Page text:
HO-3 homeowners policies, which are the most common type of policy, cover certain named perils. A peril is something that causes damage, such as a hail storm, fire, or wind. If you live in a high-risk area, you may need to augment your basic policy for hurricane coverage.

Although wind damage is covered in many basic homeowners policies, it may not be if you live in a hurricane-prone area. Some insurers exclude windstorm insurance, so you would not be covered for hurricane-force wind damage. If that’s the case, talk to your agent about adding an endorsement, or add-on, for windstorm coverage.

Another factor that plays a role in answering the question of what does hurricane insurance cover is this: in 19 hurricane-prone states and Washington, D.C., you are required to pay an extra amount before your insurer will cover damage caused by a hurricane. Usually, this amount is a percentage of your home’s value.

States where hurricane deductibles apply:

  • Alabama
  • Connecticut
  • Delaware
  • Florida
  • Georgia
  • Hawaii
  • Louisiana
  • Maine
  • Maryland
  • Massachusetts
  • Mississippi
  • New Jersey
  • New York
  • North Carolina
  • Pennsylvania
  • Rhode Island
  • South Carolina
  • Texas
  • Virginia
  • Washington D.C.

Even if you pay the hurricane deductible, you may find that there are gaps in your coverage that you should be aware of. The biggest one is flood damage. Most homeowners policies don’t cover flooding. If you live in a flood-prone area, you can purchase an additional flood insurance policy through your insurer that is part of FEMA’s National Flood Insurance Program.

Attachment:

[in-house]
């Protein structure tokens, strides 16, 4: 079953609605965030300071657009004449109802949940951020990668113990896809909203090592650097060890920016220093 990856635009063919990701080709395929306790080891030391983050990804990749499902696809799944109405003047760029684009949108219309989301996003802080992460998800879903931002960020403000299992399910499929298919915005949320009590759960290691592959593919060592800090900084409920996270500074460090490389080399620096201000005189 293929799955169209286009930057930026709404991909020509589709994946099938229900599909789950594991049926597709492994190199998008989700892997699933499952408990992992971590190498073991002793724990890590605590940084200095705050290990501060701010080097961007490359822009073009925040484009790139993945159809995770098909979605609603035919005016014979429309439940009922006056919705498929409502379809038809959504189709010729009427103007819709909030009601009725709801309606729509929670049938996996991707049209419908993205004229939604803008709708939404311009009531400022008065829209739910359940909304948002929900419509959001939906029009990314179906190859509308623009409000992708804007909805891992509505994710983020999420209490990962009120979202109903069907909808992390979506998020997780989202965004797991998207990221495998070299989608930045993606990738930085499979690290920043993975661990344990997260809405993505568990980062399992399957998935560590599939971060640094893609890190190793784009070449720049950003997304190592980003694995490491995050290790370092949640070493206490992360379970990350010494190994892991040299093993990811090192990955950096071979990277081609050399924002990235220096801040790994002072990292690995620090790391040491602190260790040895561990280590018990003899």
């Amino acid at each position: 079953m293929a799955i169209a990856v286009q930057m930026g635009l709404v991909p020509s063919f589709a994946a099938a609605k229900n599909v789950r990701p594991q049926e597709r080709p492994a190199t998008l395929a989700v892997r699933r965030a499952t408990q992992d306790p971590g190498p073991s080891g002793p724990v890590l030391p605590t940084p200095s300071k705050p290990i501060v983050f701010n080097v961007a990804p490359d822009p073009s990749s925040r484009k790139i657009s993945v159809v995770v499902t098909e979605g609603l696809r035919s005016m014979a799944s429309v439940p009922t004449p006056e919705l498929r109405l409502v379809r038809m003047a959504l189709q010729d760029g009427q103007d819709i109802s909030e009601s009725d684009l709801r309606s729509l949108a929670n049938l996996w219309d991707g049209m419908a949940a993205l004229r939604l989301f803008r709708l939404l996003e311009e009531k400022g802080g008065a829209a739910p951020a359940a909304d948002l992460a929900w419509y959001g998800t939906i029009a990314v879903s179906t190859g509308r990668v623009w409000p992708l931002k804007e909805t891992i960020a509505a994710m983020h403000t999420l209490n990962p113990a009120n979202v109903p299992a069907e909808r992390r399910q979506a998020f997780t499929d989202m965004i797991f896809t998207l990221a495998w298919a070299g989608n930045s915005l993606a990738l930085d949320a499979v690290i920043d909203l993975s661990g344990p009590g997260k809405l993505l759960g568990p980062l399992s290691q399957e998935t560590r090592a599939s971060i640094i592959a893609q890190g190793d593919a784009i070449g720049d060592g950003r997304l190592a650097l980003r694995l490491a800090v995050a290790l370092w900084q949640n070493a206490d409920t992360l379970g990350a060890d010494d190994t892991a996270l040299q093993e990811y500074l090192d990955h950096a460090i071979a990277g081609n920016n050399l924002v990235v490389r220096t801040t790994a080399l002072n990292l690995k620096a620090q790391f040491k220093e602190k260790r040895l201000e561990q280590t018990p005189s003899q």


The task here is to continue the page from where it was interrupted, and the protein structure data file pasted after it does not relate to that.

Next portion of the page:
Other factors include the type of policy you have, where you live and how the damage was caused. Although it’s not fun reading, it pays to carefully review your insurance policy before you experience loss from a hurricane to ensure that you have comprehensive coverage. 

How are hurricane deductibles calculated? 

As we noted above, if you live in one of the 19 listed states or Washington, D.C., you are required to pay a hurricane deductible before your insurer will pay out on a claim. This is different from your regular deductible, which you choose when you purchase a policy and is for a set amount, such as $1,000. Usually, the hurricane deductible only kicks in for a named hurricane. Your regular policy should cover you if you suffer damage such as torn roof shingles in a wind storm that is not a hurricane.

A hurricane deductible, on the other hand, might be 5 percent of your home’s worth, so on a $200,000 home, you’d have to foot the bill for $10,000 worth of the damage before your insurer will pick up the rest of the cost. When you get hurricane quotes, keep this in mind because there could be a significant difference between your basic deductible and your hurricane deductible.

What type of hurricane coverage do you need?